Back and forth we go with Iron Man 4. Robert Downey Jr. isn’t doing it, then he’s maybe doing it, then he’ll do it if Mel Gibson directs, then joked he’ll do it if Howard Stern directs. Honestly, there’s so much out there about the film, no one knows for sure what’s happening.
That was, until, Downey Jr. hit the couch on Ellen. When asked about Iron Man 4, Downey told the host that “Yes,” Iron Man 4 is happening.
Below, you can watch that video as well as read a ton of highlights from his recent AMA including teases that he’d love to cameo on Marvel’s Agents of S.H.I.E.L.D, updates on the development of Sherlock Holmes 3 and a Perry Mason film, possibly playing Doctor Who, the shift in marketing for The Judge, the likelihood of a Weird Science sequel, a few cryptic Avengers: Age of Ultron teases and the controversy of his Tropic Thunder character. Read the Robert Downey Jr AMA highlights below.
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Posted on Tuesday, February 21st, 2012 by Angie Han
It’s been nearly two decades since the last time Perry Mason graced the screen, but considering Hollywood’s current obsession with making everything old new again, it’s probably not so surprising that the beloved defense attorney is slated for a big-screen revival. Last fall, Robert Downey, Jr., his wife/partner Susan Downey, and Warner Bros. announced a feature film reboot for the character. Now that project is inching a bit closer to reality as Green Lantern writer Marc Guggenheim enters talks to pen the script. More details after the jump.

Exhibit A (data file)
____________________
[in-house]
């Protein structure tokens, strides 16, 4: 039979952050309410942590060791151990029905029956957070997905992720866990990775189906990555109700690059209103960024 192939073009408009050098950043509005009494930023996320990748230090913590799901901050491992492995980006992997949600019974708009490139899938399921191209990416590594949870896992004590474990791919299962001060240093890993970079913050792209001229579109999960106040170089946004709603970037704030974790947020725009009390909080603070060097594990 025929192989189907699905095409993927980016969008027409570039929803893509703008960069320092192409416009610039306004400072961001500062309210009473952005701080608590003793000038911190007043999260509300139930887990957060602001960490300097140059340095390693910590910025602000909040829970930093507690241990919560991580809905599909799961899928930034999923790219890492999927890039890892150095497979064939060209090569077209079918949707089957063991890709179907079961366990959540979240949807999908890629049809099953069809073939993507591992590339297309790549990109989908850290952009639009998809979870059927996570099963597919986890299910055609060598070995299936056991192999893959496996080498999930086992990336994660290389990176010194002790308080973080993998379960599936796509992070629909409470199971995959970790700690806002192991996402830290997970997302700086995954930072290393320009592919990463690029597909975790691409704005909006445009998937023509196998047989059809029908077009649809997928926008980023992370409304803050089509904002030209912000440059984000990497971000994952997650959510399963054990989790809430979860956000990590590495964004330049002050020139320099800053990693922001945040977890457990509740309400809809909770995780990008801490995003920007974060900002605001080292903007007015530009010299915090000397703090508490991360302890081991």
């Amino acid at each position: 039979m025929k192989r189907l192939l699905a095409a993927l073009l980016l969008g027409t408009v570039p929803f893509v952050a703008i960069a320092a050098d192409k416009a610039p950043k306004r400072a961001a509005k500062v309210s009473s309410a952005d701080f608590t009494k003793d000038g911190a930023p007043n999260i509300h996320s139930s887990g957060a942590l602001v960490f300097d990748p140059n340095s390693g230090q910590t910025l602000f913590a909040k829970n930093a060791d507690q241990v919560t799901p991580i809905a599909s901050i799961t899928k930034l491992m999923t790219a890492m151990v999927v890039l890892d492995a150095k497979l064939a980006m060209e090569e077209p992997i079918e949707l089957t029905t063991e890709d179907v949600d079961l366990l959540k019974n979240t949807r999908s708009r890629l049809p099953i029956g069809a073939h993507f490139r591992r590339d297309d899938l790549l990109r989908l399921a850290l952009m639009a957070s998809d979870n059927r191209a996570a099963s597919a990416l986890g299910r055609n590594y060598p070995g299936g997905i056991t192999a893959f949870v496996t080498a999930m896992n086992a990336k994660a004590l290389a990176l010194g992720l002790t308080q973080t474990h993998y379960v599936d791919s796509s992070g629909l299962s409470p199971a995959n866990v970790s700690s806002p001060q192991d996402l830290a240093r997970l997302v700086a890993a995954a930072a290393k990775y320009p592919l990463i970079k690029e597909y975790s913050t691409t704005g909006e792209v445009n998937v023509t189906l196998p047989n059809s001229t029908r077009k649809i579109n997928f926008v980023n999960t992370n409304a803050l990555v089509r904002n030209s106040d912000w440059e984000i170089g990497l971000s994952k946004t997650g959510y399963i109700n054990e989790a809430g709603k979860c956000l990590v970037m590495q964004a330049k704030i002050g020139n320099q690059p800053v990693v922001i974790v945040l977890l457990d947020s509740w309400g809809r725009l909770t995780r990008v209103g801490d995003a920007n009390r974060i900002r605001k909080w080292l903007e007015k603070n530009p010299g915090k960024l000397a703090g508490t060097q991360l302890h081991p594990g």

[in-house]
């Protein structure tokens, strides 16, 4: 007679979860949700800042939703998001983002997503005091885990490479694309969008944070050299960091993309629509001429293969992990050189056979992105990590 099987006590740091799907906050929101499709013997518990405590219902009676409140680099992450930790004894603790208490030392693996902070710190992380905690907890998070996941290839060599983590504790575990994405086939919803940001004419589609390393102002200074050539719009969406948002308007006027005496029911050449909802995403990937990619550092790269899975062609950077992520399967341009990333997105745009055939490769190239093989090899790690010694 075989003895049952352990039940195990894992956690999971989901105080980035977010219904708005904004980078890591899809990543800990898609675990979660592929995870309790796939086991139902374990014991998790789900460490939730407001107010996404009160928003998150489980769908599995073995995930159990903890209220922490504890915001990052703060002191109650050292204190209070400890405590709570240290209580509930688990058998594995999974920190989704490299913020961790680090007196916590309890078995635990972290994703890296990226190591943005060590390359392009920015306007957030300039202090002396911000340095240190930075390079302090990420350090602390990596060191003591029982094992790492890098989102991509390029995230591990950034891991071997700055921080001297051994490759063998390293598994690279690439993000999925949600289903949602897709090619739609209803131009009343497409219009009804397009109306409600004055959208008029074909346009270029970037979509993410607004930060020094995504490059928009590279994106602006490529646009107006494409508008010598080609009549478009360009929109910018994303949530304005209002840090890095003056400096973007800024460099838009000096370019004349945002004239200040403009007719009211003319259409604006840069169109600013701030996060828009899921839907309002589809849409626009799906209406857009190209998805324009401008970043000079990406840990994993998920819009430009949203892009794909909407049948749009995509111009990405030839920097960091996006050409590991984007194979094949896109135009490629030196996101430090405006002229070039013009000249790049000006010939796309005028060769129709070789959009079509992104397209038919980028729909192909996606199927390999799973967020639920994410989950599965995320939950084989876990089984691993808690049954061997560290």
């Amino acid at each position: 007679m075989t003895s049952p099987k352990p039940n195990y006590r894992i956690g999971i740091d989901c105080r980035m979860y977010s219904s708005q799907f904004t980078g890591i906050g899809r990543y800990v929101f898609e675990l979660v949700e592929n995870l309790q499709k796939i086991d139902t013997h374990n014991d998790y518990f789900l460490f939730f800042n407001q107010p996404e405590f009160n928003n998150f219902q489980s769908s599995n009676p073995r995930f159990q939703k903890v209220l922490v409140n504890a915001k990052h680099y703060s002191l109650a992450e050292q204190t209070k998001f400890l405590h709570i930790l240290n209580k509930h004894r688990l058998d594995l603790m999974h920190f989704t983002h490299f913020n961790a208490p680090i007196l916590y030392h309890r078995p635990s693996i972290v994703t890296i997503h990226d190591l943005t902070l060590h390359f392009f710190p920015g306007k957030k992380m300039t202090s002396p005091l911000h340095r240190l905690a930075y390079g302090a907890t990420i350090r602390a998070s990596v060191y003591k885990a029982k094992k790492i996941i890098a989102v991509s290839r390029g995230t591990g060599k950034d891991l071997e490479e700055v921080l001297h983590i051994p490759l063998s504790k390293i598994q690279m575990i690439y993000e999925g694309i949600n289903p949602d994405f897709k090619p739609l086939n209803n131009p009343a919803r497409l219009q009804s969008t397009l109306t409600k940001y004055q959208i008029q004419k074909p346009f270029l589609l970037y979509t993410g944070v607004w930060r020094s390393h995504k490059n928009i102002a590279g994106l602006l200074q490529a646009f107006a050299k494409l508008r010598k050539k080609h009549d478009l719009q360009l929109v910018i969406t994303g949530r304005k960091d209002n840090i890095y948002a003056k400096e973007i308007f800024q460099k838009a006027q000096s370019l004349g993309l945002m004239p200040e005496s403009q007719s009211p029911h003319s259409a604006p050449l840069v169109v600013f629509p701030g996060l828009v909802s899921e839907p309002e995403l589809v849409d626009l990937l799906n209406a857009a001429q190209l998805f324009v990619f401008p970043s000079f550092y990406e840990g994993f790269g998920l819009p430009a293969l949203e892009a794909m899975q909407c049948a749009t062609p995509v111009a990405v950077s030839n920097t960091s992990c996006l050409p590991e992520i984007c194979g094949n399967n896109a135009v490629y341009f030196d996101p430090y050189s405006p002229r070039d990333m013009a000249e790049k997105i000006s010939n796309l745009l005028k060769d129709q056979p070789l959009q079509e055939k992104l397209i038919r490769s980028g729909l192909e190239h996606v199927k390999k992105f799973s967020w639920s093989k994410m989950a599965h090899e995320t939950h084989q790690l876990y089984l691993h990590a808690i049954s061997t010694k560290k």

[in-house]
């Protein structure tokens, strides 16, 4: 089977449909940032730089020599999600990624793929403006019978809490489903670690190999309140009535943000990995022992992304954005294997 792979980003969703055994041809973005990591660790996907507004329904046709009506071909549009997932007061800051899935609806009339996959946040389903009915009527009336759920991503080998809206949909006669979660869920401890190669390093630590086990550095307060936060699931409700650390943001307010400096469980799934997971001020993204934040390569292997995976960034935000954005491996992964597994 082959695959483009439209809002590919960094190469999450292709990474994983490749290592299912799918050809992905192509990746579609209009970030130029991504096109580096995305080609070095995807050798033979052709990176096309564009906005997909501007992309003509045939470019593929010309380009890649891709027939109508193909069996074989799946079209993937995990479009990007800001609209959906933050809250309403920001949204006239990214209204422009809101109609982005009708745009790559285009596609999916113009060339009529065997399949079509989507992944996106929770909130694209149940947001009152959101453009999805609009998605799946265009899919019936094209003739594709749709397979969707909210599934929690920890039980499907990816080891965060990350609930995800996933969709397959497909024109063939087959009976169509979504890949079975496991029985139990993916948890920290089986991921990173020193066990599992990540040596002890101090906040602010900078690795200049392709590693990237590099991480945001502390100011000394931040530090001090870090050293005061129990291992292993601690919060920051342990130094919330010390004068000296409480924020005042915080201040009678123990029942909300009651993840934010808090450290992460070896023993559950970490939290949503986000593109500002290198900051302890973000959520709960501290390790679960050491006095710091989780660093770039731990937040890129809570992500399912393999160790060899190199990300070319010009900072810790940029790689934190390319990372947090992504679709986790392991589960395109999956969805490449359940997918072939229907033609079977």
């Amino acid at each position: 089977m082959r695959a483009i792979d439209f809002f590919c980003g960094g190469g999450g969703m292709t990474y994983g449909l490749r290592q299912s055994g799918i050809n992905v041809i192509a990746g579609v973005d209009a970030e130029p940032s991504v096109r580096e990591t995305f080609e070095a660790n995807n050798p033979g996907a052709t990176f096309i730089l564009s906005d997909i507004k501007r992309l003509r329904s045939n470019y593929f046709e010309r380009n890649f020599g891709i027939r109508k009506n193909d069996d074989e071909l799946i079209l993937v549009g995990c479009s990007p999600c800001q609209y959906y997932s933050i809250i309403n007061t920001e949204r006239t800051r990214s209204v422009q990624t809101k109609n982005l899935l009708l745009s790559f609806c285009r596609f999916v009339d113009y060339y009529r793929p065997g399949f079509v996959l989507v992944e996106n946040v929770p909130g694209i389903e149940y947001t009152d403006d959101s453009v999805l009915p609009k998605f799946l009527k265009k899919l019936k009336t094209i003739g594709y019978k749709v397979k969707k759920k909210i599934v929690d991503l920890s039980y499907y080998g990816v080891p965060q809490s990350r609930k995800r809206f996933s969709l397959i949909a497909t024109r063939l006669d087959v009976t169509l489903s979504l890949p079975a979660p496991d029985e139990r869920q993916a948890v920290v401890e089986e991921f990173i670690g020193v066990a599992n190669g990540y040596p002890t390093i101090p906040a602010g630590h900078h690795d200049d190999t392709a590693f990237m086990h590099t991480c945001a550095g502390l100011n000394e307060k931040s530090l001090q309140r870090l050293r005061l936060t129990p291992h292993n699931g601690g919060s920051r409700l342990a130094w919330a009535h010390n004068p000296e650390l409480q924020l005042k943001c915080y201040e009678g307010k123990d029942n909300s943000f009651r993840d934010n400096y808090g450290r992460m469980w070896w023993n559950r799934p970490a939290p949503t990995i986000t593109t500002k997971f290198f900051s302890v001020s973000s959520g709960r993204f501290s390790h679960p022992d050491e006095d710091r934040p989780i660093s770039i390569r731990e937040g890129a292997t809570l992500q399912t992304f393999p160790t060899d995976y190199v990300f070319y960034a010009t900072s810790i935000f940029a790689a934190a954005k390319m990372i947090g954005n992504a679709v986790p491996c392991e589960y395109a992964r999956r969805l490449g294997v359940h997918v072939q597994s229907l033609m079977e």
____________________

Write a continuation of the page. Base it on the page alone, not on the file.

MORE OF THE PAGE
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This week has been packed with news about TV shows moving to the big screen, and vice versa, beginning with the news of a really and truly possible Arrested Development movie, and moving into other, less promising properties. (Does anyone really want a Mr. Ed movie?)
Now it is Perry Mason‘s turn, as Robert Downey, Jr. and his wife and producer Susan Downey are working with Warner Bros. on a revival of the beloved defense attorney character. This version of Perry Mason will actually hew closer to the original novels by Erle Stanley Gardner than the first run of the television series that starred Raymond Burr and ran from ’57 to ’66, with later TV episodes and movies following. Read More »